Parks are officially the hottest things in high fashion. After Chanel’s forest set and Dior’s undulating boxwoods, Valentino creative directors Maria Grazia Chiuri and Pierpaolo Piccioli also took their couture collection down the garden path.

This is neither a judgment nor a slight. Gardens are glorious, and the Roman duo nourished their theme with a distinctive Italian touch, from the spaghetti-like embroideries coiled on coats and dresses — echoing the curlicues on fancy metal gates and grills — to the imposing line of coronation robes that they built into minimalist gowns, a nod to the royals depicted in paintings by Italian masters.

When a model stepped into the room sheltered by a black, birdcagelike cape made out of fabric tubes, the audience burst into spontaneous applause. The show was breathtaking. Chiuri and Piccioli are cultivating an intoxicating, covered-up approach to fashion that seduces with fragility and feminine grace, not skin.

Yet the spare precision cuts were resolutely modern. Sculpted, just slightly off-the-shoulder necklines gave a futuristic gloss to otherwise prim luncheon suits and coats, some bearing hawthorn embroideries. One long-sleeve gown in a glossy wool was blushed with a faint rose color and was void of detail but for a high, budlike neckline that cradled the head, the fabric peeling open ever so slightly at the back like petals.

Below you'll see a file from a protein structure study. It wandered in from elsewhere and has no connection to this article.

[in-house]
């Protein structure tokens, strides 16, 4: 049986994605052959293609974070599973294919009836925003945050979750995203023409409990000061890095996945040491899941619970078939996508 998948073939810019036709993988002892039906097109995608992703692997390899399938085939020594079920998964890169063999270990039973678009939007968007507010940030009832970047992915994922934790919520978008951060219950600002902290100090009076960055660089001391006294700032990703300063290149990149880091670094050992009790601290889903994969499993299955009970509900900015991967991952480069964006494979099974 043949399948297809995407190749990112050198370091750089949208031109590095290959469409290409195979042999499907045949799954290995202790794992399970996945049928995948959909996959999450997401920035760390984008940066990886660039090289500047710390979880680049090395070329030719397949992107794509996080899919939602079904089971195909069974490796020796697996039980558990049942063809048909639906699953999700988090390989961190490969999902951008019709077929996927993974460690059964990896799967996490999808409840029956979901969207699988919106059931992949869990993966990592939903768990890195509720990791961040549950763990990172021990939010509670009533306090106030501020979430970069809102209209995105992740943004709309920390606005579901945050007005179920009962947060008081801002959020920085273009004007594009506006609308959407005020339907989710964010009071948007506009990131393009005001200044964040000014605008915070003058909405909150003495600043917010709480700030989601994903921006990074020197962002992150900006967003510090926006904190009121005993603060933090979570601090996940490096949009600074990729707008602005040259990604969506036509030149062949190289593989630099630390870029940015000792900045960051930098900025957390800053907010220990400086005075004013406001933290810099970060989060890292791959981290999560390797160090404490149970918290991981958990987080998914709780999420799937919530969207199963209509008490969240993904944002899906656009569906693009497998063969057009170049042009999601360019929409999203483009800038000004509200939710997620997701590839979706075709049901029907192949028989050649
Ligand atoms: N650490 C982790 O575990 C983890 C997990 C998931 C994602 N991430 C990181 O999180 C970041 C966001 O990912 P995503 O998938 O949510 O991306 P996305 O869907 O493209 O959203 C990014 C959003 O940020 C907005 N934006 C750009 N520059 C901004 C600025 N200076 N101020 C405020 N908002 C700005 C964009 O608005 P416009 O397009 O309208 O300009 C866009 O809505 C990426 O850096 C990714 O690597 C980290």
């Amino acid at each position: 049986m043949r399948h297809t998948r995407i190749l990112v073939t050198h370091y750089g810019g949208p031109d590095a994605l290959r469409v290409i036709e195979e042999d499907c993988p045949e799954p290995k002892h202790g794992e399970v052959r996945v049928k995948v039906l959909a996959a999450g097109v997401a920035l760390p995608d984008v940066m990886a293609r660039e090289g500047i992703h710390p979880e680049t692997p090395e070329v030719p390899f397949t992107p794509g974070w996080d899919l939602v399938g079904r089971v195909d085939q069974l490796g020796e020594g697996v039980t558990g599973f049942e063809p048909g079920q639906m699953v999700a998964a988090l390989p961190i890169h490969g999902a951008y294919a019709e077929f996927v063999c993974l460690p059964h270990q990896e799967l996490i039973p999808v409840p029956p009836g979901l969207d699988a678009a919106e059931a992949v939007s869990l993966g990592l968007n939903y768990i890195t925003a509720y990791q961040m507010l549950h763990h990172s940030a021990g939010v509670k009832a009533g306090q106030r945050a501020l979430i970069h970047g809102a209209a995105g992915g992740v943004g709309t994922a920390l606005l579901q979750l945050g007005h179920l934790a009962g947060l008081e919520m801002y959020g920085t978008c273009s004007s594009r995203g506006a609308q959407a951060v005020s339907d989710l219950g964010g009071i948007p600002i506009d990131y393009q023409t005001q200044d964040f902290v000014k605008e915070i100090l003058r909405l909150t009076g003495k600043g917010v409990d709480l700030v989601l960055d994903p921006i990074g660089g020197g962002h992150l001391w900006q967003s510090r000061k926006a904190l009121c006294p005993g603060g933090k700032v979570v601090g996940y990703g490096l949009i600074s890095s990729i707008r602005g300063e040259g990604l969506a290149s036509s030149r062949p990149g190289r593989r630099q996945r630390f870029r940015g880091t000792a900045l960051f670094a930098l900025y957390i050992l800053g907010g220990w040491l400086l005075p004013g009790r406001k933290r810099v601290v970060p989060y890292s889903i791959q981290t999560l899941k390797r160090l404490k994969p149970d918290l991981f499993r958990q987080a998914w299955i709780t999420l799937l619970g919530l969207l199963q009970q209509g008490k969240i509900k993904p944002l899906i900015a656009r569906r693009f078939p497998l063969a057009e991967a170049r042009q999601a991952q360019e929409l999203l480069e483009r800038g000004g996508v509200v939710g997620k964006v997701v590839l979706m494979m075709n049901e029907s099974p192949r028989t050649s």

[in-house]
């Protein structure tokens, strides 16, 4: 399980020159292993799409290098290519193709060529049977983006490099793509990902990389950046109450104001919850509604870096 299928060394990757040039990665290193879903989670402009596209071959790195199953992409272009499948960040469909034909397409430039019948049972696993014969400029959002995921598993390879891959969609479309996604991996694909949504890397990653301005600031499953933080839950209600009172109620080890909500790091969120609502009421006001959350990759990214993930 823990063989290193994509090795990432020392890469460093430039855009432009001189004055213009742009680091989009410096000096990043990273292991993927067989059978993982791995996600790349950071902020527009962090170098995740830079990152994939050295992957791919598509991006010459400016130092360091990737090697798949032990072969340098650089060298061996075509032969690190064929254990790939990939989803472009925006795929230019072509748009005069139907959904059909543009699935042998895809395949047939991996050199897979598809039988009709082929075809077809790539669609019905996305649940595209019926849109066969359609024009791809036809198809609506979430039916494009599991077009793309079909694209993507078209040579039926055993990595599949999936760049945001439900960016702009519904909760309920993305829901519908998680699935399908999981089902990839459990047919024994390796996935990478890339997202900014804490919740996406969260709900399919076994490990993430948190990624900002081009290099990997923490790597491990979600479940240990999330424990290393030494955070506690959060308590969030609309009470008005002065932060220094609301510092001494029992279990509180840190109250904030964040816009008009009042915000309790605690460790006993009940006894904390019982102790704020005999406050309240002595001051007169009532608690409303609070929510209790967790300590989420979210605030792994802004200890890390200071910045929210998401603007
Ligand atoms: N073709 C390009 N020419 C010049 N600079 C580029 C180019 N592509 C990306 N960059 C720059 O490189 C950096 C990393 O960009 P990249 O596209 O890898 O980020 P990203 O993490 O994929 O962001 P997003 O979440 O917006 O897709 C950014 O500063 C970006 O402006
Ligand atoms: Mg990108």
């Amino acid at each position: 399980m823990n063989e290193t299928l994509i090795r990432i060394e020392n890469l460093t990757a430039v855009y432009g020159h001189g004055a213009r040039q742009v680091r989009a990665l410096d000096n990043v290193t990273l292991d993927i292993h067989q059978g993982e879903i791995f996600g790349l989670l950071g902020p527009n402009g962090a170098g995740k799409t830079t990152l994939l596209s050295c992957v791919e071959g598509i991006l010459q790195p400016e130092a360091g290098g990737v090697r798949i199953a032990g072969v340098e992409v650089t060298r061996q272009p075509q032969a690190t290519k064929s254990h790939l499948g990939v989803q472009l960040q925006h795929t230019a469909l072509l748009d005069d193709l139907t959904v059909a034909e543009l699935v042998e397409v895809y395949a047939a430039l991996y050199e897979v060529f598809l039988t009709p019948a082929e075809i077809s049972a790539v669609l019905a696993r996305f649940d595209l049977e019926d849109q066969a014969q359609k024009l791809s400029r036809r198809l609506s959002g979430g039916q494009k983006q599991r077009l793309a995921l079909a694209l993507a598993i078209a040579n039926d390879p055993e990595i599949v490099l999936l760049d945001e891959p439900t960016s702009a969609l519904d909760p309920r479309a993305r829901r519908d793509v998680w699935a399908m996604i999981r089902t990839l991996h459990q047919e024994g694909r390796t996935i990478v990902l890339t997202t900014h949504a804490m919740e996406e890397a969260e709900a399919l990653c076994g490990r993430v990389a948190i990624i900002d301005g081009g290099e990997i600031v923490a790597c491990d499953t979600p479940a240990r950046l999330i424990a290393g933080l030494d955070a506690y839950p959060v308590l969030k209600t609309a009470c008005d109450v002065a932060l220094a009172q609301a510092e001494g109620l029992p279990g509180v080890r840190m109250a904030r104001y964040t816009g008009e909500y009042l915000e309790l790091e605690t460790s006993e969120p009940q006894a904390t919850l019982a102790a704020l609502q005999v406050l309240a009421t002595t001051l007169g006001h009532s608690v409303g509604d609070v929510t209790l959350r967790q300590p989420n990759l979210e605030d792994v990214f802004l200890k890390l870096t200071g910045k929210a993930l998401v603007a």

The designers went well beyond flowers for their garden escapade, using hedge labyrinths as a template for arranging strips of lace on a flaring Fifties skirt, or imagining dresses that could convey a park at night. They captured this idea poetically with a frothy bustier, the skirt a fog of black tulle embroidered with an outline of silvery birds flitting against a night sky. According to the program notes, it took 600 hours in the atelier. Backstage, Piccioli said he and Chiuri wished to convey lightness and the beauty of a garden, forgetting the labor that goes into creating the pieces.

At the end of the show, house founder Valentino Garavani — whose castle in Wideville, France, is said to boast more than a million roses — stood to his feet and embraced his two successors with visible emotion. They are tending to his fashion legacy magnificently.

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